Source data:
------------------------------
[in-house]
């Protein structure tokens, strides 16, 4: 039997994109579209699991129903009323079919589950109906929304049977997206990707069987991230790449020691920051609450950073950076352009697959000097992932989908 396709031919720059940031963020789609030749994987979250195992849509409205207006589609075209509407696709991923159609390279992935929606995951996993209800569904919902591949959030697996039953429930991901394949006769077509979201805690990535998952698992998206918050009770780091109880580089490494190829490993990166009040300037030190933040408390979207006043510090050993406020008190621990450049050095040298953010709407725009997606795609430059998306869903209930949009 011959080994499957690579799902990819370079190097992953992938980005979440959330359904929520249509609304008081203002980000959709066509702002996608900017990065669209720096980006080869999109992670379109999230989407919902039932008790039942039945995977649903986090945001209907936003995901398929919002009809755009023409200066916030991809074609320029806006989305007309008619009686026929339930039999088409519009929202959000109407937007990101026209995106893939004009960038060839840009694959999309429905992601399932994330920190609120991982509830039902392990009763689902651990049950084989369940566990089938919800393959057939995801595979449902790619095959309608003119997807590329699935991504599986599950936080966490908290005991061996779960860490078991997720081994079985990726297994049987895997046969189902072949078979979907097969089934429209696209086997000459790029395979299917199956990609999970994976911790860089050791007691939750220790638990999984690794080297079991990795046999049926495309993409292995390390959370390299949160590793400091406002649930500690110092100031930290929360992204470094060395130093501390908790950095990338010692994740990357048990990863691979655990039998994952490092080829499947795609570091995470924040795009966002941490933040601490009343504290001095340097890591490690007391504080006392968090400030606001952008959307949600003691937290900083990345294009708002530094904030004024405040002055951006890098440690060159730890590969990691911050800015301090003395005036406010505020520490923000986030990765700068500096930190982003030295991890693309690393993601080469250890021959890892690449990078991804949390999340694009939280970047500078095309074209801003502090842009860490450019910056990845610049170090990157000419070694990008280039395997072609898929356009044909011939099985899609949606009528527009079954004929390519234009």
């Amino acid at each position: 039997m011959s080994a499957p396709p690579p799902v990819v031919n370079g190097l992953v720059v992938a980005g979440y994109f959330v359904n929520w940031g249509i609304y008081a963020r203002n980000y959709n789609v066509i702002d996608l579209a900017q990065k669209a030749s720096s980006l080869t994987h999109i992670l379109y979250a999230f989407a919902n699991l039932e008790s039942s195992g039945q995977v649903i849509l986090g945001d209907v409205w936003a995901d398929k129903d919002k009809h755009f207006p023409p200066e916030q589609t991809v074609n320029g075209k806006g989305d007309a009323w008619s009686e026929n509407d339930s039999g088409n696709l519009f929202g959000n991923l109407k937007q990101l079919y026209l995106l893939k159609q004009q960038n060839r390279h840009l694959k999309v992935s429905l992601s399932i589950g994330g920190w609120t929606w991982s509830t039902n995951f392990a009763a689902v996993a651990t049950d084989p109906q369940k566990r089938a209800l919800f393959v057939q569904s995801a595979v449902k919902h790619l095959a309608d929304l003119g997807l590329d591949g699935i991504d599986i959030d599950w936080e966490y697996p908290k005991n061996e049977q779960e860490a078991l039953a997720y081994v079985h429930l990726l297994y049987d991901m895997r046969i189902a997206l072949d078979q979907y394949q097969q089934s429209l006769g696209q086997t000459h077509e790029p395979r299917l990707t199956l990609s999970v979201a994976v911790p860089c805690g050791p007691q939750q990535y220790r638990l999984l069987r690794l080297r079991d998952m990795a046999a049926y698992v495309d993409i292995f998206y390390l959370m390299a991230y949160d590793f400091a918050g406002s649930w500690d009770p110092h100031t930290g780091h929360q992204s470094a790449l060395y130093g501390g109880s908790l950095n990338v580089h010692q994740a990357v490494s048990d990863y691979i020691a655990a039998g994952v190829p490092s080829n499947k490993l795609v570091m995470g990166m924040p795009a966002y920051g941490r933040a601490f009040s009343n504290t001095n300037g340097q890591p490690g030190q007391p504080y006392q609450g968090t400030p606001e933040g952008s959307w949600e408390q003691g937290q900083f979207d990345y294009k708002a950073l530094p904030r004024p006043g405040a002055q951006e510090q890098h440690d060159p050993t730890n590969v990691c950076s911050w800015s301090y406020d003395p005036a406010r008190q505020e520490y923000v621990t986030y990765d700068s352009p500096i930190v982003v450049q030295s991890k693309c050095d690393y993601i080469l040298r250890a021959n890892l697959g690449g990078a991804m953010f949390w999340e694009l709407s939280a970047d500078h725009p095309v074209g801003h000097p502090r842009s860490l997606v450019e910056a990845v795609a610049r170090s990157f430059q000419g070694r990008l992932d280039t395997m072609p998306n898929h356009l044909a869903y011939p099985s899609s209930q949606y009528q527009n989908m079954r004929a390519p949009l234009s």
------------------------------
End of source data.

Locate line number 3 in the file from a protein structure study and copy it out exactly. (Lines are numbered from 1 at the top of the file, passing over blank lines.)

């Amino acid at each position: 039997m011959s080994a499957p396709p690579p799902v990819v031919n370079g190097l992953v720059v992938a980005g979440y994109f959330v359904n929520w940031g249509i609304y008081a963020r203002n980000y959709n789609v066509i702002d996608l579209a900017q990065k669209a030749s720096s980006l080869t994987h999109i992670l379109y979250a999230f989407a919902n699991l039932e008790s039942s195992g039945q995977v649903i849509l986090g945001d209907v409205w936003a995901d398929k129903d919002k009809h755009f207006p023409p200066e916030q589609t991809v074609n320029g075209k806006g989305d007309a009323w008619s009686e026929n509407d339930s039999g088409n696709l519009f929202g959000n991923l109407k937007q990101l079919y026209l995106l893939k159609q004009q960038n060839r390279h840009l694959k999309v992935s429905l992601s399932i589950g994330g920190w609120t929606w991982s509830t039902n995951f392990a009763a689902v996993a651990t049950d084989p109906q369940k566990r089938a209800l919800f393959v057939q569904s995801a595979v449902k919902h790619l095959a309608d929304l003119g997807l590329d591949g699935i991504d599986i959030d599950w936080e966490y697996p908290k005991n061996e049977q779960e860490a078991l039953a997720y081994v079985h429930l990726l297994y049987d991901m895997r046969i189902a997206l072949d078979q979907y394949q097969q089934s429209l006769g696209q086997t000459h077509e790029p395979r299917l990707t199956l990609s999970v979201a994976v911790p860089c805690g050791p007691q939750q990535y220790r638990l999984l069987r690794l080297r079991d998952m990795a046999a049926y698992v495309d993409i292995f998206y390390l959370m390299a991230y949160d590793f400091a918050g406002s649930w500690d009770p110092h100031t930290g780091h929360q992204s470094a790449l060395y130093g501390g109880s908790l950095n990338v580089h010692q994740a990357v490494s048990d990863y691979i020691a655990a039998g994952v190829p490092s080829n499947k490993l795609v570091m995470g990166m924040p795009a966002y920051g941490r933040a601490f009040s009343n504290t001095n300037g340097q890591p490690g030190q007391p504080y006392q609450g968090t400030p606001e933040g952008s959307w949600e408390q003691g937290q900083f979207d990345y294009k708002a950073l530094p904030r004024p006043g405040a002055q951006e510090q890098h440690d060159p050993t730890n590969v990691c950076s911050w800015s301090y406020d003395p005036a406010r008190q505020e520490y923000v621990t986030y990765d700068s352009p500096i930190v982003v450049q030295s991890k693309c050095d690393y993601i080469l040298r250890a021959n890892l697959g690449g990078a991804m953010f949390w999340e694009l709407s939280a970047d500078h725009p095309v074209g801003h000097p502090r842009s860490l997606v450019e910056a990845v795609a610049r170090s990157f430059q000419g070694r990008l992932d280039t395997m072609p998306n898929h356009l044909a869903y011939p099985s899609s209930q949606y009528q527009n989908m079954r004929a390519p949009l234009s």